SPACEX DRAGON SUCCESSFULLY ATTACHES TO SPACE STATION
Hawthorne, CA -- For the second time this year, a SpaceX Dragon spacecraft is at the International Space Station. Expedition 33 crew members Akihiko Hoshide and Sunita Williams today grappled Dragon and attached it to the station, completing a critical stage of the SpaceX CRS-1 cargo resupply mission.
Hoshide used the station's robotic arm to capture Dragon and guide it to the station's Harmony module, and then Expedition 33 Commander Williams installed Dragon to Harmony's common berthing mechanism, enabling it to be bolted in place for an expected 18-day stay at the station.
Upon capture, Expedition 33 Commander Sunita Williams of NASA remarked, "Looks like we've tamed the Dragon."
Grappling was complete at 6:56AM ET, and at 9:03AM ET Dragon was attached to the space station.
"This is a big moment in the course of this mission and for commercial spaceflight," said SpaceX CEO and Chief Technical Officer Elon Musk. "We are pleased that Dragon is now ready to deliver its cargo to the International Space Station."
Next, the station crew will pressurize the vestibule between the station and Dragon and open the hatch that leads to the forward bulkhead of the spacecraft. The crew will then begin unloading Dragon's cargo, which includes crew supplies, vehicle hardware, experiments, and an ultra-cold freezer for storing scientific samples.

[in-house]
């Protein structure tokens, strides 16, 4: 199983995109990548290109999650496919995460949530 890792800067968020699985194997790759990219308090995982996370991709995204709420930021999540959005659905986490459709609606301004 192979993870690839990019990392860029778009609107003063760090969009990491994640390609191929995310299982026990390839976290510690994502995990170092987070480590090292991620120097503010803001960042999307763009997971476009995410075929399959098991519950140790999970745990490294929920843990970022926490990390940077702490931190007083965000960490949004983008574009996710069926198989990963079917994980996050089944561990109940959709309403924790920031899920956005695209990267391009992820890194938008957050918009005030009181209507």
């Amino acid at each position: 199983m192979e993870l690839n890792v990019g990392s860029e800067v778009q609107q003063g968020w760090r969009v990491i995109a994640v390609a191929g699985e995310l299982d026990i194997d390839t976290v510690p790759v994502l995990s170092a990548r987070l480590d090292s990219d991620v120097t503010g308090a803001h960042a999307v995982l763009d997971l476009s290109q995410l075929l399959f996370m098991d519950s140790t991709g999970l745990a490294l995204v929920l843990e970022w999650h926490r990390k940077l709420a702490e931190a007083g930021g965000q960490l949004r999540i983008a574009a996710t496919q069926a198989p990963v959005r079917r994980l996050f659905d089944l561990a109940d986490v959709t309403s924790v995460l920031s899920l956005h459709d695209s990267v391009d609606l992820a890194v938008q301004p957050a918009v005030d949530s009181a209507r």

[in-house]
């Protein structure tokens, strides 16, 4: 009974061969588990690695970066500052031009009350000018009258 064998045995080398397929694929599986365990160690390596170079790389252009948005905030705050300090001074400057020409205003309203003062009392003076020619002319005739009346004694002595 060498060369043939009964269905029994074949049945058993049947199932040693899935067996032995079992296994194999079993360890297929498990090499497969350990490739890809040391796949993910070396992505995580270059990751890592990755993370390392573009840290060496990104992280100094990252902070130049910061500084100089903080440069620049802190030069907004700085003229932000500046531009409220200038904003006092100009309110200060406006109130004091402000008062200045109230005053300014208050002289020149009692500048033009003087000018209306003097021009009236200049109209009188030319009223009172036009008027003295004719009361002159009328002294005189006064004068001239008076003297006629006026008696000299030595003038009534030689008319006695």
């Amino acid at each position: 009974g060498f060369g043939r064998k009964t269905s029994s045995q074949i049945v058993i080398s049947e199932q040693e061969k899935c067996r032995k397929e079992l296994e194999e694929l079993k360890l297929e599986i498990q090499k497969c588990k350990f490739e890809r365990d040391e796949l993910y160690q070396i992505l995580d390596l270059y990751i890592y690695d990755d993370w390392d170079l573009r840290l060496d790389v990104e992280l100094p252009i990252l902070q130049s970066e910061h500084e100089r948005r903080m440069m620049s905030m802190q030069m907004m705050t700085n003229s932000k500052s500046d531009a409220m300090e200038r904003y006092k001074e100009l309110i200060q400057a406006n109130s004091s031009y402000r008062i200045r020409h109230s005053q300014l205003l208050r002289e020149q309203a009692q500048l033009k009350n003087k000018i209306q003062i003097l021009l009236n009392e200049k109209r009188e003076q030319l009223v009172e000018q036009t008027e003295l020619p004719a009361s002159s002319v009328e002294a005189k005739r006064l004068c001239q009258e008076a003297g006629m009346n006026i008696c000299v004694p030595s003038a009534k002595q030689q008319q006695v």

The mission, designated SpaceX CRS-1, is the first of at least 12 that SpaceX will perform under NASA's $1.6 billion Commercial Resupply Services contract. Only SpaceX's Dragon spacecraft is capable of both carrying significant amounts of cargo to the station and returning cargo to Earth.
Dragon is expected to be released from the space station on October 28 with return cargo that will include used station hardware and more than a ton of scientific samples. Splashdown and recovery in the Pacific Ocean off the coast of southern California will follow the same day.